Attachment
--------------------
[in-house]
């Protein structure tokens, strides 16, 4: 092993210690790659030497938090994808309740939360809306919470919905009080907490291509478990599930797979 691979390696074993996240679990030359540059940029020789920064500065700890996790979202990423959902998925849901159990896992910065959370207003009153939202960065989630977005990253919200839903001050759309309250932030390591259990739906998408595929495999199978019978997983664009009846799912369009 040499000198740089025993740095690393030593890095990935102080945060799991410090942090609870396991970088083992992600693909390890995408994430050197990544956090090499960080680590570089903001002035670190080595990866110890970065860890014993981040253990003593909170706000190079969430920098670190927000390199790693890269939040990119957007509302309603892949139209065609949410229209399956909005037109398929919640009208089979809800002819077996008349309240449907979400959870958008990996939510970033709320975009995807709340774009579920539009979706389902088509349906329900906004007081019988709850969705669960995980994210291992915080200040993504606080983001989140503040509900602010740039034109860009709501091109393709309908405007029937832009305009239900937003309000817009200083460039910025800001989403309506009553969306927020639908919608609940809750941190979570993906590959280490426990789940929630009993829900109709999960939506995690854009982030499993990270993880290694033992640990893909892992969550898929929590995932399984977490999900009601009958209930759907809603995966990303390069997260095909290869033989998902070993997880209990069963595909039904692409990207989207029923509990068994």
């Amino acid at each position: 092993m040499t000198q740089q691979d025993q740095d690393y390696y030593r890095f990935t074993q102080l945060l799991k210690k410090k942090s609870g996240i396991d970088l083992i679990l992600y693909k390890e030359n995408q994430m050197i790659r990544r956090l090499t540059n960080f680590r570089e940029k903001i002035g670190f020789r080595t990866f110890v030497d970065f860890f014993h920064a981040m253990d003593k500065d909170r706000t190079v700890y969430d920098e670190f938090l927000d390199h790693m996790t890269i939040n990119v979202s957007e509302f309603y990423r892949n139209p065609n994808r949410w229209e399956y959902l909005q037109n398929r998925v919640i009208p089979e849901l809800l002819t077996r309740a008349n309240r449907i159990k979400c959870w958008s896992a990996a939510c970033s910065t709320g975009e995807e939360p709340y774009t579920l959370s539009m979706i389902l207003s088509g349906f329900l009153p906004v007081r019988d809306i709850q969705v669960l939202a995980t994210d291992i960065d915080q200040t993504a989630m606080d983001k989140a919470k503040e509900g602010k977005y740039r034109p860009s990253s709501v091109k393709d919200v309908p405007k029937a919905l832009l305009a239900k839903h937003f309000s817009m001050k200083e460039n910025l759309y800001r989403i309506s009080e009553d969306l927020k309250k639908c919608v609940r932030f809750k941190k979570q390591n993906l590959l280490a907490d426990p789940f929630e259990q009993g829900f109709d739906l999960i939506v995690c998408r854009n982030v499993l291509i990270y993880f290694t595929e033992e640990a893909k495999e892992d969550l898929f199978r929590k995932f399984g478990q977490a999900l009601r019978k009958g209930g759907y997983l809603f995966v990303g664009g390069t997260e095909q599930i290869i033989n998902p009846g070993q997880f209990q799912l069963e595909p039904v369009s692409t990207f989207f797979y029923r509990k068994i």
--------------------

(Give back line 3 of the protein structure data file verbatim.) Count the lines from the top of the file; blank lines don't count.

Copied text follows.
């Amino acid at each position: 092993m040499t000198q740089q691979d025993q740095d690393y390696y030593r890095f990935t074993q102080l945060l799991k210690k410090k942090s609870g996240i396991d970088l083992i679990l992600y693909k390890e030359n995408q994430m050197i790659r990544r956090l090499t540059n960080f680590r570089e940029k903001i002035g670190f020789r080595t990866f110890v030497d970065f860890f014993h920064a981040m253990d003593k500065d909170r706000t190079v700890y969430d920098e670190f938090l927000d390199h790693m996790t890269i939040n990119v979202s957007e509302f309603y990423r892949n139209p065609n994808r949410w229209e399956y959902l909005q037109n398929r998925v919640i009208p089979e849901l809800l002819t077996r309740a008349n309240r449907i159990k979400c959870w958008s896992a990996a939510c970033s910065t709320g975009e995807e939360p709340y774009t579920l959370s539009m979706i389902l207003s088509g349906f329900l009153p906004v007081r019988d809306i709850q969705v669960l939202a995980t994210d291992i960065d915080q200040t993504a989630m606080d983001k989140a919470k503040e509900g602010k977005y740039r034109p860009s990253s709501v091109k393709d919200v309908p405007k029937a919905l832009l305009a239900k839903h937003f309000s817009m001050k200083e460039n910025l759309y800001r989403i309506s009080e009553d969306l927020k309250k639908c919608v609940r932030f809750k941190k979570q390591n993906l590959l280490a907490d426990p789940f929630e259990q009993g829900f109709d739906l999960i939506v995690c998408r854009n982030v499993l291509i990270y993880f290694t595929e033992e640990a893909k495999e892992d969550l898929f199978r929590k995932f399984g478990q977490a999900l009601r019978k009958g209930g759907y997983l809603f995966v990303g664009g390069t997260e095909q599930i290869i033989n998902p009846g070993q997880f209990q799912l069963e595909p039904v369009s692409t990207f989207f797979y029923r509990k068994i």